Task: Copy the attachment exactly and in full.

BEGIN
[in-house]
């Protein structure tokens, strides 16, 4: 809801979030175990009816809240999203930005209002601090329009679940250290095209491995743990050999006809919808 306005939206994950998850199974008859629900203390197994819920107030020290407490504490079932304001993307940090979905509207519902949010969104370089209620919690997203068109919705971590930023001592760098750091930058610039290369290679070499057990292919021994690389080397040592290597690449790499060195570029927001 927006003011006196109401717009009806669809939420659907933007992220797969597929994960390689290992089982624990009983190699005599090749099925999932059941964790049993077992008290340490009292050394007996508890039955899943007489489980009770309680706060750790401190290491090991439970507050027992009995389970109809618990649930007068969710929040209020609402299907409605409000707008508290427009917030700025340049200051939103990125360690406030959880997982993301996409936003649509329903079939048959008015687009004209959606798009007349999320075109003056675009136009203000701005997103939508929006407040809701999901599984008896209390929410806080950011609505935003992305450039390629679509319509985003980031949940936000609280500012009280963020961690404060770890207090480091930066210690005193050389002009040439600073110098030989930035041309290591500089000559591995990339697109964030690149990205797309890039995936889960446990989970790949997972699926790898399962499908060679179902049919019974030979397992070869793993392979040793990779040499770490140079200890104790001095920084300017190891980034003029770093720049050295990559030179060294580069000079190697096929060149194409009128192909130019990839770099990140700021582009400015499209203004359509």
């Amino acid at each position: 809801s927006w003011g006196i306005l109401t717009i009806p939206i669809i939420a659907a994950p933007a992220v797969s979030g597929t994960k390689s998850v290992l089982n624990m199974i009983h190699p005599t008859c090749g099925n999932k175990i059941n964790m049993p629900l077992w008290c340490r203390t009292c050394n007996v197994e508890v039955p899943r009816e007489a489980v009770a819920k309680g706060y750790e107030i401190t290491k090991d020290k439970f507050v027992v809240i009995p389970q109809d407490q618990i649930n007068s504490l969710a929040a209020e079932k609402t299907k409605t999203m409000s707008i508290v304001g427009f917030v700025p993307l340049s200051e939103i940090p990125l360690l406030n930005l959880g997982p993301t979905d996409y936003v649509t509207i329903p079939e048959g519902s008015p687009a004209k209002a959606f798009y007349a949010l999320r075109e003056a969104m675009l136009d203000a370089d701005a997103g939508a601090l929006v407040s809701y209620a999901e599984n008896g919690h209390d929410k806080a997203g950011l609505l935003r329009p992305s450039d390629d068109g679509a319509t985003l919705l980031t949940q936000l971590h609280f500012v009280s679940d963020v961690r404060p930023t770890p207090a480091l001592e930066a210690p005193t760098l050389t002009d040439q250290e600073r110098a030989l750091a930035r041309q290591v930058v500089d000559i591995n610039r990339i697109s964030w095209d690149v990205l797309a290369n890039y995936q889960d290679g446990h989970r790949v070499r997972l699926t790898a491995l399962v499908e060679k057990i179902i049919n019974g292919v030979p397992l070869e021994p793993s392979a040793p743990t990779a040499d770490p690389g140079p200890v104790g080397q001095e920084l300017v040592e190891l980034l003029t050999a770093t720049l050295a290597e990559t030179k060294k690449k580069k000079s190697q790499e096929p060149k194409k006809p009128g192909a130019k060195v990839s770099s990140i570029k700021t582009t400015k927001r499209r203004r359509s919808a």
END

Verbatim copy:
[in-house]
């Protein structure tokens, strides 16, 4: 809801979030175990009816809240999203930005209002601090329009679940250290095209491995743990050999006809919808 306005939206994950998850199974008859629900203390197994819920107030020290407490504490079932304001993307940090979905509207519902949010969104370089209620919690997203068109919705971590930023001592760098750091930058610039290369290679070499057990292919021994690389080397040592290597690449790499060195570029927001 927006003011006196109401717009009806669809939420659907933007992220797969597929994960390689290992089982624990009983190699005599090749099925999932059941964790049993077992008290340490009292050394007996508890039955899943007489489980009770309680706060750790401190290491090991439970507050027992009995389970109809618990649930007068969710929040209020609402299907409605409000707008508290427009917030700025340049200051939103990125360690406030959880997982993301996409936003649509329903079939048959008015687009004209959606798009007349999320075109003056675009136009203000701005997103939508929006407040809701999901599984008896209390929410806080950011609505935003992305450039390629679509319509985003980031949940936000609280500012009280963020961690404060770890207090480091930066210690005193050389002009040439600073110098030989930035041309290591500089000559591995990339697109964030690149990205797309890039995936889960446990989970790949997972699926790898399962499908060679179902049919019974030979397992070869793993392979040793990779040499770490140079200890104790001095920084300017190891980034003029770093720049050295990559030179060294580069000079190697096929060149194409009128192909130019990839770099990140700021582009400015499209203004359509």
């Amino acid at each position: 809801s927006w003011g006196i306005l109401t717009i009806p939206i669809i939420a659907a994950p933007a992220v797969s979030g597929t994960k390689s998850v290992l089982n624990m199974i009983h190699p005599t008859c090749g099925n999932k175990i059941n964790m049993p629900l077992w008290c340490r203390t009292c050394n007996v197994e508890v039955p899943r009816e007489a489980v009770a819920k309680g706060y750790e107030i401190t290491k090991d020290k439970f507050v027992v809240i009995p389970q109809d407490q618990i649930n007068s504490l969710a929040a209020e079932k609402t299907k409605t999203m409000s707008i508290v304001g427009f917030v700025p993307l340049s200051e939103i940090p990125l360690l406030n930005l959880g997982p993301t979905d996409y936003v649509t509207i329903p079939e048959g519902s008015p687009a004209k209002a959606f798009y007349a949010l999320r075109e003056a969104m675009l136009d203000a370089d701005a997103g939508a601090l929006v407040s809701y209620a999901e599984n008896g919690h209390d929410k806080a997203g950011l609505l935003r329009p992305s450039d390629d068109g679509a319509t985003l919705l980031t949940q936000l971590h609280f500012v009280s679940d963020v961690r404060p930023t770890p207090a480091l001592e930066a210690p005193t760098l050389t002009d040439q250290e600073r110098a030989l750091a930035r041309q290591v930058v500089d000559i591995n610039r990339i697109s964030w095209d690149v990205l797309a290369n890039y995936q889960d290679g446990h989970r790949v070499r997972l699926t790898a491995l399962v499908e060679k057990i179902i049919n019974g292919v030979p397992l070869e021994p793993s392979a040793p743990t990779a040499d770490p690389g140079p200890v104790g080397q001095e920084l300017v040592e190891l980034l003029t050999a770093t720049l050295a290597e990559t030179k060294k690449k580069k000079s190697q790499e096929p060149k194409k006809p009128g192909a130019k060195v990839s770099s990140i570029k700021t582009t400015k927001r499209r203004r359509s919808a």